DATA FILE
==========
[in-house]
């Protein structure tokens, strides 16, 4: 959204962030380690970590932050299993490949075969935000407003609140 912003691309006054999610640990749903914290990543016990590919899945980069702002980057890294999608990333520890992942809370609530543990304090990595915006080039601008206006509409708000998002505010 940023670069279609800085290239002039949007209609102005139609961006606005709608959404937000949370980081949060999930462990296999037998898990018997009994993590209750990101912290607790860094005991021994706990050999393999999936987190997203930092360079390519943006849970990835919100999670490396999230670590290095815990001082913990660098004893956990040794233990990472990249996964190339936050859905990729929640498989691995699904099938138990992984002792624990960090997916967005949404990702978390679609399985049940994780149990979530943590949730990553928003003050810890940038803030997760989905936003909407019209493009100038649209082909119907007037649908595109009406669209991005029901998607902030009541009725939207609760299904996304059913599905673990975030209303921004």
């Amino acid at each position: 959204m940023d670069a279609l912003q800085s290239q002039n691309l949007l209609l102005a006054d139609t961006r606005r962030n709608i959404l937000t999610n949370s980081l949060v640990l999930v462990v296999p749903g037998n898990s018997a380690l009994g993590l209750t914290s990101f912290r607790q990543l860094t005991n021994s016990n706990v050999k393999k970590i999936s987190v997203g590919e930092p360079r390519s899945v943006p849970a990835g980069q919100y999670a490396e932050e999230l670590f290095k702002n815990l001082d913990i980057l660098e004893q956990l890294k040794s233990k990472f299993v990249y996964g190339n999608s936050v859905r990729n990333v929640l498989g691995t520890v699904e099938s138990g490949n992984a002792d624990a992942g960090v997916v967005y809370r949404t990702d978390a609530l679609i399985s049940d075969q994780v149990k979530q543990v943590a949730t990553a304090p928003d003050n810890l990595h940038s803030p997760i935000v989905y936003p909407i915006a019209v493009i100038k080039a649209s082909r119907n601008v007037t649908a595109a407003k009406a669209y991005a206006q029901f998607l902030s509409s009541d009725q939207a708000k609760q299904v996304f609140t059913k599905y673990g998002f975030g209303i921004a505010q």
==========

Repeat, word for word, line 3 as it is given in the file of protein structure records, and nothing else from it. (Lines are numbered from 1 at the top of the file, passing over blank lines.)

């Amino acid at each position: 959204m940023d670069a279609l912003q800085s290239q002039n691309l949007l209609l102005a006054d139609t961006r606005r962030n709608i959404l937000t999610n949370s980081l949060v640990l999930v462990v296999p749903g037998n898990s018997a380690l009994g993590l209750t914290s990101f912290r607790q990543l860094t005991n021994s016990n706990v050999k393999k970590i999936s987190v997203g590919e930092p360079r390519s899945v943006p849970a990835g980069q919100y999670a490396e932050e999230l670590f290095k702002n815990l001082d913990i980057l660098e004893q956990l890294k040794s233990k990472f299993v990249y996964g190339n999608s936050v859905r990729n990333v929640l498989g691995t520890v699904e099938s138990g490949n992984a002792d624990a992942g960090v997916v967005y809370r949404t990702d978390a609530l679609i399985s049940d075969q994780v149990k979530q543990v943590a949730t990553a304090p928003d003050n810890l990595h940038s803030p997760i935000v989905y936003p909407i915006a019209v493009i100038k080039a649209s082909r119907n601008v007037t649908a595109a407003k009406a669209y991005a206006q029901f998607l902030s509409s009541d009725q939207a708000k609760q299904v996304f609140t059913k599905y673990g998002f975030g209303i921004a505010q």